“The Marble Creek to the Middle Fork of the Salmon River is a unique section of trail. This segment to me was probably very unique in the fact that I knew very few humans have seen this valley, at least in the past 25 to 35 years. You knew you were doing something that was special. You really get the feeling as you’re going down Marble Creek that humans are just an observer and it starts shortly after the creek itself begins. As you get deeper into the canyon you start seeing an awful lot of wolf prints and you know that you are not in this valley alone. It’s the first time I’ve been in a valley where I felt like I didn’t own it. Somebody else ruled this valley and it wasn’t humans.” Kim Heintzman—Idaho Centennial Trail Traveler

In addition to his trips through the wilderness areas, Heintzman has also explored several sections of the Centennial Trail in northern Idaho. For these trips Kim was able to use his mountain bike again, and he also convinced his original biking partner Eldon Hattervig to join him for his journey up north.

[Image: Hikers on the Centennial Trail relax on the shore of Upper Priest Lake]

Hikers relax on the shore of Upper Priest Lake

The first segment they explored ran along the Idaho-Montana border north of Mullan. On this part of the Centennial Trail the pair biked along a rocky road that runs along the ridges that form the Idaho-Montana border. Along the way they had great views of the Cabinet Mountains to the east and the Coeur d’Alene Mountains to the west. From the ridges the Centennial Trail then drops down over four thousand feet to the Clark Fork Valley.

“It was unexpected. Clark Fork to me was idyllic. It was just like being in a fairy tale land or something and that’s probably partially because you are coming off that mountain down into the valley and probably another thing is that Clark Fork, I’d never heard of Clark Fork. It’s a great place to visit. Probably one that we’ll go back to.” Eldon Hattervig—Idaho Centennial Trail Biker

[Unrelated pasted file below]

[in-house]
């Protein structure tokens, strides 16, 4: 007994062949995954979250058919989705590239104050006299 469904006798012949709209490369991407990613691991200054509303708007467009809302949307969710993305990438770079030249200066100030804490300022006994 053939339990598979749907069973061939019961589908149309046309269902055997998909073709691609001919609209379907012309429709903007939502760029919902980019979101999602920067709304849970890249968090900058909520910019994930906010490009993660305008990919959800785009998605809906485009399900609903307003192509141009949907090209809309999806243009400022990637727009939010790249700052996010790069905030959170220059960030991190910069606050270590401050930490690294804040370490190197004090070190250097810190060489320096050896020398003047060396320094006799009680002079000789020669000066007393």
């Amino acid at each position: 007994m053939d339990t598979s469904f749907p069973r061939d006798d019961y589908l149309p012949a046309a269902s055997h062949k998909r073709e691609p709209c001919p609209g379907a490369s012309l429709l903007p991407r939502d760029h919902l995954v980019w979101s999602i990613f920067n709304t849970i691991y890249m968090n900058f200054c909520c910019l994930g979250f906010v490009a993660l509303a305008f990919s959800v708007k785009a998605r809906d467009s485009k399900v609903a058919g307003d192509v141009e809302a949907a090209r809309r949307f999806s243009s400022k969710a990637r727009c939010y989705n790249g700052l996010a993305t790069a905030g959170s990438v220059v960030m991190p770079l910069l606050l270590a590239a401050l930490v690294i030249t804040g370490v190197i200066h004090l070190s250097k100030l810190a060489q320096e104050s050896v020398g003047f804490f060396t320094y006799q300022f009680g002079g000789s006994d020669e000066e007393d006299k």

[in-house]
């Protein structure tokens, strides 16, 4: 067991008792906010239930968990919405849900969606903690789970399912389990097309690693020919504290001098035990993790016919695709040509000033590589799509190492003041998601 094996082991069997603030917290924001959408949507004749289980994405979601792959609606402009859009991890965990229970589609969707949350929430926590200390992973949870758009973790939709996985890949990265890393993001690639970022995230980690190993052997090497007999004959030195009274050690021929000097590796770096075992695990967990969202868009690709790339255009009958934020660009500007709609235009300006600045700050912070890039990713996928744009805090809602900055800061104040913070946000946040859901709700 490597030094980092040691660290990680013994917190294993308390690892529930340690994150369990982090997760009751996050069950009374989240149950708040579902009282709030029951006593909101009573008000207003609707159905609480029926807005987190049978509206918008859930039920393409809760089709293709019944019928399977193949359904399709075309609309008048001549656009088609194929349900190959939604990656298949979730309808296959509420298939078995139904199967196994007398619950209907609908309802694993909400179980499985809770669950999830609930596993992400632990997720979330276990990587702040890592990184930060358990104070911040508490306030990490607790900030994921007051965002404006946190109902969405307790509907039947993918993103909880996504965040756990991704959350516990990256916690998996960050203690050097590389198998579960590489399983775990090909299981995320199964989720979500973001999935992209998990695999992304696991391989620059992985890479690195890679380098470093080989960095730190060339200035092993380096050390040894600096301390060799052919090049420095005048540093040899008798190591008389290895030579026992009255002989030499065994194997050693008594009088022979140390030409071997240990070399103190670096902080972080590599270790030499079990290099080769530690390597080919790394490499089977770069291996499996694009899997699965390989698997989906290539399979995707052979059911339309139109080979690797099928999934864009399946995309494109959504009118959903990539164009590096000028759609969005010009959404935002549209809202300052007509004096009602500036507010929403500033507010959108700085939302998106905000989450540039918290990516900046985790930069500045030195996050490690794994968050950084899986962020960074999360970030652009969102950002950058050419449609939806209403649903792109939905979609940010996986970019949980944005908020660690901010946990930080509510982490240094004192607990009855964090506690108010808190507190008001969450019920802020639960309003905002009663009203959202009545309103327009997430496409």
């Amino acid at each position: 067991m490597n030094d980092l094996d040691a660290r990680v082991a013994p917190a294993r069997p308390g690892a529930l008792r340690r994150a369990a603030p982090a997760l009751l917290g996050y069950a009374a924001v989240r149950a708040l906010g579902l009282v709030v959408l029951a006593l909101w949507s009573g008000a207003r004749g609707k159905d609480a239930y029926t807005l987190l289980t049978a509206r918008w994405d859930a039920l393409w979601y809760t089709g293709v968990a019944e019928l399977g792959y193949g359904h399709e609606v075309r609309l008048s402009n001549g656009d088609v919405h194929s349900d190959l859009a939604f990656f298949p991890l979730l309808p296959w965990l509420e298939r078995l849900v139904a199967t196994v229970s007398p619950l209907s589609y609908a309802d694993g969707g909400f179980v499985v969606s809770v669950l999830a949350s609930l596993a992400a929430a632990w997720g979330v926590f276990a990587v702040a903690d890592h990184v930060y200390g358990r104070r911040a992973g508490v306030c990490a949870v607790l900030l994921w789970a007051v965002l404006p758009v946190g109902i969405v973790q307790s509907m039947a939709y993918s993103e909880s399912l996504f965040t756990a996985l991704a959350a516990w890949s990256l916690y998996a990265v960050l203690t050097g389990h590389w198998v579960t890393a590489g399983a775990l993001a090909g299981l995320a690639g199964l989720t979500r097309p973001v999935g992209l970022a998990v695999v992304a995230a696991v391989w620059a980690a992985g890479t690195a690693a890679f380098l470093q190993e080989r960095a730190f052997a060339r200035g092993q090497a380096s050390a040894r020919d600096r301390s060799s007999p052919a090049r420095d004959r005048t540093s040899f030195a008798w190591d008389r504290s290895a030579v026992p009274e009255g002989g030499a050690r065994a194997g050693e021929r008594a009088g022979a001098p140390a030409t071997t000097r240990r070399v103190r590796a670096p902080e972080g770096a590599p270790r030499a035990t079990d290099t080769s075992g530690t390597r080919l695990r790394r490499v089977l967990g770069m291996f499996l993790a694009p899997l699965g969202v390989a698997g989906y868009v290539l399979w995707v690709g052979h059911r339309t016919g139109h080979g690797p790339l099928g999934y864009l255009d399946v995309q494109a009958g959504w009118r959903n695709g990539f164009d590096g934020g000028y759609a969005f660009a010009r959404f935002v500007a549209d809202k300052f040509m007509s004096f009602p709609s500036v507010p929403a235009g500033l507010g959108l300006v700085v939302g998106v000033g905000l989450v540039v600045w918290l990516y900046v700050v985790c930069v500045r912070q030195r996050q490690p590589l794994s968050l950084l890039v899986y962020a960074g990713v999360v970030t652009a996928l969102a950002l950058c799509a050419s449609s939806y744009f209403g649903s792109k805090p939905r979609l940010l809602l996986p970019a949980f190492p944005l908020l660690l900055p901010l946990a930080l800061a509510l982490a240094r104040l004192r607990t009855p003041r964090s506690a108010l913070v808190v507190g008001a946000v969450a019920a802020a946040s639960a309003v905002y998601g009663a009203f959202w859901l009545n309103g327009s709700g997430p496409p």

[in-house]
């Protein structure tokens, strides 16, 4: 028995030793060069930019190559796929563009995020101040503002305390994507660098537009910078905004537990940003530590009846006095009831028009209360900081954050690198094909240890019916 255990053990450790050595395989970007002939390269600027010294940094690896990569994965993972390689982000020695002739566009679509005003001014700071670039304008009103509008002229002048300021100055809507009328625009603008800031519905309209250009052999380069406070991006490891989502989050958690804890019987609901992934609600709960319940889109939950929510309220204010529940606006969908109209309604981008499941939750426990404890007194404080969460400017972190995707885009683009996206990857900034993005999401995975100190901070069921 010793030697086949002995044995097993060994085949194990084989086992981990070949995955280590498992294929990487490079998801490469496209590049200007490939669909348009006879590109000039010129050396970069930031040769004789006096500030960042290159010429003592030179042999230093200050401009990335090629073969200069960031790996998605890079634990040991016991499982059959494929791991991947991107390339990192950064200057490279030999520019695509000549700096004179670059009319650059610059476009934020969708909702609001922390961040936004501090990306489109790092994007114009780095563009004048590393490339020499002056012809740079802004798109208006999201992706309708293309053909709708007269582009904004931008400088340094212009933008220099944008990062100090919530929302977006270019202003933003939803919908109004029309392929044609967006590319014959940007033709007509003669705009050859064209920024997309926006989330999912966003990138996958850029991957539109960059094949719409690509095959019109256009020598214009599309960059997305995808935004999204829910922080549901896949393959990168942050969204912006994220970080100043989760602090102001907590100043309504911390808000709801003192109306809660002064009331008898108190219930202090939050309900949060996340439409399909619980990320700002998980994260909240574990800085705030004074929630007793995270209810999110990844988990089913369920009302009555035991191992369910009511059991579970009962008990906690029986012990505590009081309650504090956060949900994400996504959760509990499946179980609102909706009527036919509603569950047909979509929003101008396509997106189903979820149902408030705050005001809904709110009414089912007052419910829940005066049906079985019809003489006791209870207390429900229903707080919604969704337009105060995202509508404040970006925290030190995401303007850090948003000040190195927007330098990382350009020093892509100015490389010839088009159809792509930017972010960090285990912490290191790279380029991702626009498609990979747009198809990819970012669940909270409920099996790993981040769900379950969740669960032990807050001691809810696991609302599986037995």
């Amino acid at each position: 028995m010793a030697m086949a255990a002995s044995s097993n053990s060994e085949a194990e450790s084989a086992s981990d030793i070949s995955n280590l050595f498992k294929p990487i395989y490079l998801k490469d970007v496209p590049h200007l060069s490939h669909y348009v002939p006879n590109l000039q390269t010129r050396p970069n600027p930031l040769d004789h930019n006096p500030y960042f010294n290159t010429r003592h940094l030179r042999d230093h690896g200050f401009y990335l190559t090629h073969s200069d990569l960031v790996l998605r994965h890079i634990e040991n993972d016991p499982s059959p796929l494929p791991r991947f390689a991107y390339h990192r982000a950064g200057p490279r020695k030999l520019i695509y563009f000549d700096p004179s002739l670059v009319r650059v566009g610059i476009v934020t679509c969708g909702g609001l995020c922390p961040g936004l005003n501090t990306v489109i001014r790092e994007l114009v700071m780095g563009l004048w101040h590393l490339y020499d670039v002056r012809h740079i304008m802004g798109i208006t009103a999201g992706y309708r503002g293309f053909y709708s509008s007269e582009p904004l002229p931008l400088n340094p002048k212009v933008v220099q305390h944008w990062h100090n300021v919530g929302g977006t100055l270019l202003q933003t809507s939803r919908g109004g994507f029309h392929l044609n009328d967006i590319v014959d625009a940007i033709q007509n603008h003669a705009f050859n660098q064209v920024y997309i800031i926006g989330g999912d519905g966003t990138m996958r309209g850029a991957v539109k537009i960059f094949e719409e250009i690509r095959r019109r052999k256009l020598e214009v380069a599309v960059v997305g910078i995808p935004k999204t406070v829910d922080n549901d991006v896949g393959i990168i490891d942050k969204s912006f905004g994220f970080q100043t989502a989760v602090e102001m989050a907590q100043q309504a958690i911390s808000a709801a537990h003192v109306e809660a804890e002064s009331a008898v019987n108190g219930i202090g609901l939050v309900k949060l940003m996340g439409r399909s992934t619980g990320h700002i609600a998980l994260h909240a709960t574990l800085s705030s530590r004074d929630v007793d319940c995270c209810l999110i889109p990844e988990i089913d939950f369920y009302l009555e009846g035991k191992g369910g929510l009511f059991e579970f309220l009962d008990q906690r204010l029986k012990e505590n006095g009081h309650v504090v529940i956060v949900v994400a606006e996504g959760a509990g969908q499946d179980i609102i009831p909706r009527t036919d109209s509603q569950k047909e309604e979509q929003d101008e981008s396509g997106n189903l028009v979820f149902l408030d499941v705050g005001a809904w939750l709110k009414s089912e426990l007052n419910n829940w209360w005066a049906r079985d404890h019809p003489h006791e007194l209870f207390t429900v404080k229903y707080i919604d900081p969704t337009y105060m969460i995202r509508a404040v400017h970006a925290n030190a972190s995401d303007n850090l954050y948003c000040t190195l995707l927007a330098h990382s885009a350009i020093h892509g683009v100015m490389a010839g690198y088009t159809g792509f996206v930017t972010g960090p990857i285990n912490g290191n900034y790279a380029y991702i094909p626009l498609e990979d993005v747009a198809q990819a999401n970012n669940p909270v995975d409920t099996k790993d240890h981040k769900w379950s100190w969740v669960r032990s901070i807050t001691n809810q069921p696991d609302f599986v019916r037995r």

From the Clark Fork Valley the Centennial Trail climbs through the Cabinet Mountains, high above Idaho’s largest body of water, Lake Pend Oreille. Northwest of the lake the trail crosses highway 95 and ascends into another dramatic mountain range, the Selkirks.

Just west of the Selkirk Mountains is Priest Lake, the Trail runs along the east side of the lake and then continues north all the way to Canada. This was the final segment Heintzman and Hattervig chose to bike on their trip to northern Idaho.

“That’s why you deal with the difficulties of this trail. To get to points that you can just sit and admire nature, to enjoy nature. It is so thrilling to see aspects of Idaho you didn’t know were there, you are surprised by them and then just taken away by them. The beaches of Upper Priest Lake are just one of the most beautiful lake beaches I’ve seen. And they are so isolated. It is special. It is worth the effort to get there. This has been one of the beauties of the Idaho Centennial Trail to me. It has really opened up my eyes to the opportunities up here in northern Idaho. It’s an area of the state that I was not familiar with and then I find myself riding the trail and it is just utterly beautiful up here. It’s a whole different world. It’s a place that surprised me, enchanted me and I will be back.”

[Image: Bicyclists cross a stream near the Upper Priest Falls on the Centennial Trail]

Bicyclists cross a stream near
the Upper Priest Falls

North of Upper Priest Lake the Centennial Trail winds through the lush forests along the Priest River. It’s a challenging but ride able section of Trail. Less than a half-mile from the actual Canadian border the Trail officially ends at Upper Priest Falls, a pristine spot in a steep, scenic canyon. Although Kim Heintzman still has a long way to go before completing the entire Centennial Trail, both he and Eldon have now been to both ends of the Trail and seen the amazing diversity. For Kim it’s an inspiration to continue his quest.

“Each segment has its own difficulty and each segment certainly has its own beauty but the more I see the more I know I will finish this quest. Everyone has inspired me to continue on. I think I’ll be able to do it sooner rather than later. It’s worth the effort.” Kim Heintzman—Idaho Centennial Trail Traveler